26 Apr Housing, furniture, IoT: innovation for seniors
The aging of the population is disrupting our modern societies. From pension schemes to the labor market, new seniors are forcing decision-makers to reinvent our social and economic model. But the devil is hiding in the details and other less exposed sectors are also experiencing these transformations. It is the case for architecture or design, which must adapt to the new requirements but above all to the unique needs of a generation of baby boomers who have become seniors.
Housing is a particularly crucial stumbling block for seniors. Indeed, poorly adapted, it becomes the territory of all dangers and forces older people to leave their homes early for a specialized institution. It is a significant cost for families and society, which can be avoided by adapting housing to the lifestyle of a senior. Constraints that traditional companies like startups are increasingly taking into account to solve the problem or develop new solutions.
Adapting to the needs of seniors
In recent years, evolving housing has spread. They allow its occupants to develop the layout of the space according to their needs. For seniors, it is a question of widening traffic areas, raising and securing sanitary facilities or optimizing storage areas so that they are easily accessible, without the occupants having to bend down, for example. Mobile walls and modular installations facilitate the transition from working life to a later age, sometimes marked by mobility or health problems.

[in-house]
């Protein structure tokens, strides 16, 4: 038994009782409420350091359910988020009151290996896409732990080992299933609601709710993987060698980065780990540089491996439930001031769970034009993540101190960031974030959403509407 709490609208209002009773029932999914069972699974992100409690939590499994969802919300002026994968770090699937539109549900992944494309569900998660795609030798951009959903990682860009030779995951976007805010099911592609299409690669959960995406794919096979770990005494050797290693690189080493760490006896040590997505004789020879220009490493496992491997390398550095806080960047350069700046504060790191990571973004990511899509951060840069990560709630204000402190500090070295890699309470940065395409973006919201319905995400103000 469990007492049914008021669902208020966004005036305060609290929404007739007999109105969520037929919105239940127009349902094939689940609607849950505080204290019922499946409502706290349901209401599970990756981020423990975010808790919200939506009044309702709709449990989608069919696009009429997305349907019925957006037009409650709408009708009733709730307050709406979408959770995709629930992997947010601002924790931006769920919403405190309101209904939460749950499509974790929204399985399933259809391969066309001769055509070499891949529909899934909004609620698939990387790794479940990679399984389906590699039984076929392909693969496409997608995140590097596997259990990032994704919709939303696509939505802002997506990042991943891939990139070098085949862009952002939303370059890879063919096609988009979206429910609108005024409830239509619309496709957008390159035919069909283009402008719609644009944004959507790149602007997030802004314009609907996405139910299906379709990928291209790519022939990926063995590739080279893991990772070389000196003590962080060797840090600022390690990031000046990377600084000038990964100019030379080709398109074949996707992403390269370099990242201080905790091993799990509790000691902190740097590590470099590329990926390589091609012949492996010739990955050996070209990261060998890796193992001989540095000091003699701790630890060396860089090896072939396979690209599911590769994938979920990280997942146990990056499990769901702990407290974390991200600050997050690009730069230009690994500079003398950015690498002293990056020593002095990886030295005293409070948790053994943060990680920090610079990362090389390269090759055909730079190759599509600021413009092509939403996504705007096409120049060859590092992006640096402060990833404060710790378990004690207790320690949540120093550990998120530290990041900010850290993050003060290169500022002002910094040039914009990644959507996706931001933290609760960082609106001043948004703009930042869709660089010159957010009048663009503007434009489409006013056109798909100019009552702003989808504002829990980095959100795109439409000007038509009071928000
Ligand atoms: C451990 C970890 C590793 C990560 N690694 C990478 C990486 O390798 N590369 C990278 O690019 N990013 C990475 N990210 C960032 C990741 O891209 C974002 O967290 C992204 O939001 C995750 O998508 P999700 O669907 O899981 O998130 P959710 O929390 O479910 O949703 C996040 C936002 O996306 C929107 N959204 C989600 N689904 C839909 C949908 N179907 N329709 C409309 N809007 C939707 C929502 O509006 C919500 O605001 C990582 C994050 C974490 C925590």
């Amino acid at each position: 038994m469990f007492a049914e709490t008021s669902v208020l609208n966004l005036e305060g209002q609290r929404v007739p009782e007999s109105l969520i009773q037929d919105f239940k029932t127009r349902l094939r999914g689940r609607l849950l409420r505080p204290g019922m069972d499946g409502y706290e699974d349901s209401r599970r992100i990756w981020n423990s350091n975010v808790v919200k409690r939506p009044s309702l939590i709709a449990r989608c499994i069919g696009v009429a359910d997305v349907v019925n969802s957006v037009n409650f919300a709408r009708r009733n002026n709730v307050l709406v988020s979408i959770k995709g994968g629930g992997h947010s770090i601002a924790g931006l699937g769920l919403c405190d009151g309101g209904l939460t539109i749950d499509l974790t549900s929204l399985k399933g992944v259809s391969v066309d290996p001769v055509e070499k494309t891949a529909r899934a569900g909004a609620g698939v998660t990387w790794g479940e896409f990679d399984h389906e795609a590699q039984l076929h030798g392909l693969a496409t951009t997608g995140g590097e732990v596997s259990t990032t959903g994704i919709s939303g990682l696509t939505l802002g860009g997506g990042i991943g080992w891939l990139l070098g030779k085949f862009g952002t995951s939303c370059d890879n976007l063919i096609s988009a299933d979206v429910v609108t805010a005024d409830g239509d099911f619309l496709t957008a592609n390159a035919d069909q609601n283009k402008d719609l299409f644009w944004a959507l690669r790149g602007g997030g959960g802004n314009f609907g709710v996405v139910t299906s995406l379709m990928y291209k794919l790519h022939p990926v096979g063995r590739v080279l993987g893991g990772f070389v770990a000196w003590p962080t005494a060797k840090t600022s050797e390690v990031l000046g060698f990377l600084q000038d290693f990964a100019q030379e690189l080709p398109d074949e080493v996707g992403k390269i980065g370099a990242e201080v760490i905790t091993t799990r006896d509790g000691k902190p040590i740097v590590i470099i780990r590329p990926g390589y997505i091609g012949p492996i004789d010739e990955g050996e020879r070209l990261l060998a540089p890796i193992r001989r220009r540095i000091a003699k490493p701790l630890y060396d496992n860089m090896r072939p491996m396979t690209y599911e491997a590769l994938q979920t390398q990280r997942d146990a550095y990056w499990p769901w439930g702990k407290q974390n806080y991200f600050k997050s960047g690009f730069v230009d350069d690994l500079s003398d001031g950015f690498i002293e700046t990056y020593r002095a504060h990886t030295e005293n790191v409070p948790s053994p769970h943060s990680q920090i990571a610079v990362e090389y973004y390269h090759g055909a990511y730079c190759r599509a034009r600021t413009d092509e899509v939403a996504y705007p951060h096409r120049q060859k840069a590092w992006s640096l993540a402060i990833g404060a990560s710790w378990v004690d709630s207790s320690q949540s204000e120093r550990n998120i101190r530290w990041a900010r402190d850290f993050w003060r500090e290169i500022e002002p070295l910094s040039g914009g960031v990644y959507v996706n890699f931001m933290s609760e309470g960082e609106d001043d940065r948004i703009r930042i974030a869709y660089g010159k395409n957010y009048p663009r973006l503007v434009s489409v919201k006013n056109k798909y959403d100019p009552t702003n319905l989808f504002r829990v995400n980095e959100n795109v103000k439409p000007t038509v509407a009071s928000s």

The furniture, too, adapts. Chairs with armrests for stability, comfortable and optimized seats to rest the back, beds modified to avoid falls. Rail-mounted storage units are also valuable allies – in the kitchen, for example – as their height can vary to make them easily accessible. In the bathroom, small adjustments can prevent accidents and prolong home support, such as adding a support bar near the toilet or installing a non-slip floor mat in the shower.
IoT connected technologies as a new ally for seniors
These new modular habitats also use new technologies, which have also adapted to the aging of their users. The accommodation becomes a cocoon, both a secure place and a comfortable or even medicalized den thanks to various devices. Sensors can thus be placed in different places in the dwelling to be able to warn relatives or emergency services in the event of prolonged inactivity, suggesting a fall of the occupant. Video surveillance cameras or motion detectors are flourishing in the retail sector. Coupled with products such as emergency call medallions or connected watches that allow seniors in difficulty to notify their loved ones or emergency services quickly, these devices put connectivity at the service of seniors’ safety.
Before connecting, it is mainly a question of automating to limit the futile efforts to be made. Gates, garage doors and shutters can now be opened or closed remotely. The luminaires can also be remotely controlled or linked to motion sensors to facilitate the internal movement of older people. The same applies to heat, which can be programmed according to the living habits of the occupant of the dwelling not only to optimize the indoor temperature, and therefore its comfort, but also reduce its energy bill.